Miss Chen
Description: This herbaceous plant is a biennial or short-lived perennial that becomes 4-8' tall. The stout central stem is unbranched or sparingly branched; it is light green, terete, and more or less hairy. The blades of the alternate leaves are up to 8" long and across; they are palmately lobed (with 3-7 blunt lobes each) and crenate along their margins. Each leaf blade is orbicular or oval in outline and indented at the base where the petiole joins the blade. The upper surface of each leaf blade is medium green, slightly pubescent to hairless, and wrinkled from fine veins; the lower surface is light green and pubescent. The petioles of the leaves are as long or a little longer than their blades; they are light green and hairy.

The central stem terminates in a spike-like raceme of flowers; axillary flowers are produced from the axils of the upper leaves as well. These flowers occur individually or in small clusters along the central stem; they nod sideways from short hairy pedicels. Each flower spans about 3-5" when it is fully open; it has 5 petals, 5 sepals, 6-9 sepal-like bracts, and a columnar structure in the center with the reproductive organs (stamens toward the tip, thread-like stigmas below). The overlapping petals provide the flower with a funnelform shape; they are usually some shade of white, pink, or purplish red. The sepals are light green, ovate, and much smaller than the petals. The bracts of each flower are located underneath the sepals; they are light green, hairy, ovate, and joined together at the base. The blooming period occurs from mid-summer into the fall; a colony of plants will bloom for about 2 months. Each flower is replaced by a fruit containing a ring of 15-20 seeds (technically, a schizocarp). These seeds are oval, flattened, and notched on one side. The root system consists of a taproot. This plant spreads by reseeding itself.Central Stem & Flowerbud

Cultivation: The preference is full to partial sun, moist to mesic conditions, and a fertile loamy soil. Lower leaves will wither away during hot dry weather. Hollyhock is vulnerable to foliar disease, including rust.

Range & Habitat: The non-native Hollyhock occasionally escapes from cultivation, but it rarely persists. Escaped plants have been collected primarily in NE and east central Illinois (see Distribution Map). Habitats include areas along railroads, roadsides, vacant lots, and waste areas, especially in urban areas. Areas with a history of disturbance are preferred. Because of the showy flowers, Hollyhock is often cultivated in gardens. It is native to Eurasia.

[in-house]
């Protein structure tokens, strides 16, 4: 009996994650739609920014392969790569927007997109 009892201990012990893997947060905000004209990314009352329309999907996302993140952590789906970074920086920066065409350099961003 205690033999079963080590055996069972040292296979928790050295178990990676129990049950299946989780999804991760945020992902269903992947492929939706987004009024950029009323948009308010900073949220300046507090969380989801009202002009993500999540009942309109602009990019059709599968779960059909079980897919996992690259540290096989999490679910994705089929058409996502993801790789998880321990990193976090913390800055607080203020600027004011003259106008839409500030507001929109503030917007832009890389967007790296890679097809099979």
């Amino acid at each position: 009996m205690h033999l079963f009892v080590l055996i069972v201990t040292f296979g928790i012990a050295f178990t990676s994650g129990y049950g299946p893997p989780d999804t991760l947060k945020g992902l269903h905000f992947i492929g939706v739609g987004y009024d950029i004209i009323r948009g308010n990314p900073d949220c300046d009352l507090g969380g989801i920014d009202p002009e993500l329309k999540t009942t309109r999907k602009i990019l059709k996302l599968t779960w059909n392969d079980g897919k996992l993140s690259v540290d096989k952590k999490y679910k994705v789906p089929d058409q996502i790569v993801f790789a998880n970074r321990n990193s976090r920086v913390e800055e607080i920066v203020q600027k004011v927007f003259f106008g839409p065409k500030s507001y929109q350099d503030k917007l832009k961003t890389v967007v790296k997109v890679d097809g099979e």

Faunal Associations: The flowers are cross-pollinated by several kinds of bees. Various insects feed on the leaves and other parts of Hollyhock. These include caterpillars of Pyrgus communis (Common Checkered Skipper), caterpillars of the butterflies Vanessa cardui (Painted Lady) and Strymon melinus (Gray Hairstreak), and caterpillars of such moths as Acontia aprica (Exposed Bird-Dropping Moth), Anomis erosa (Yellow Scallop Moth), Autographa precationis (Common Looper Moth), Mamestra configurata (Bertha Armyworm), and Astrotischeria omissa (Bouseman et al., 2006; Wagner, 2005; Covell, 1984/2005; Needham et al., 1928). Other insects that feed on Hollyhock include both adults and larvae of Apion longirostre (Hollyhock Weevil), adults of Popillia japonica (Japanese Beetle), Acyrthosiphon malvae (Geranium Aphid) and Aphis gossypii (Cotton Aphid), Brooksetta althaeae (Hollyhock Plant Bug), and larvae of the flies Calycomyza malvae and Melanagromyza hicksi (Cranshaw, 2004; personal observation; Blackman & Eastop, 2013; Pepper, 1965; Knight, 1941; Spencer & Steyskal, 1986). The foliage is palatable to cattle and other hoofed mammalian herbivores.

Photographic Location: The photograph of the flower was taken at The Arboretum in Urbana, Illinois; the photographs of the stem and leaf were taken at a flower garden of the same city.

Comments: The meaning of the common name is probably 'Holy Mallow.' Hollyhock is one of the taller members of the Mallow family. It superficially resembles one of the native Hibiscus spp. (Rose Mallows), which are perennial wetland plants. Hollyhock differs in having floral bracts that are ovate, while a Rose Mallow has floral bracts that are narrowly linear. The structures of their fruits also differ: the fruit of Hollyhock consists of a ring of seeds, while the fruit of Rose Mallow is a 5-celled capsule. Some of the taller Malva spp. (Mallows) also resemble Hollyhock, but they have only 1-3 bracts per flower; Hollyhock has 6-9 bracts per flower. An alternative scientific name for this species is Althaea rosea.
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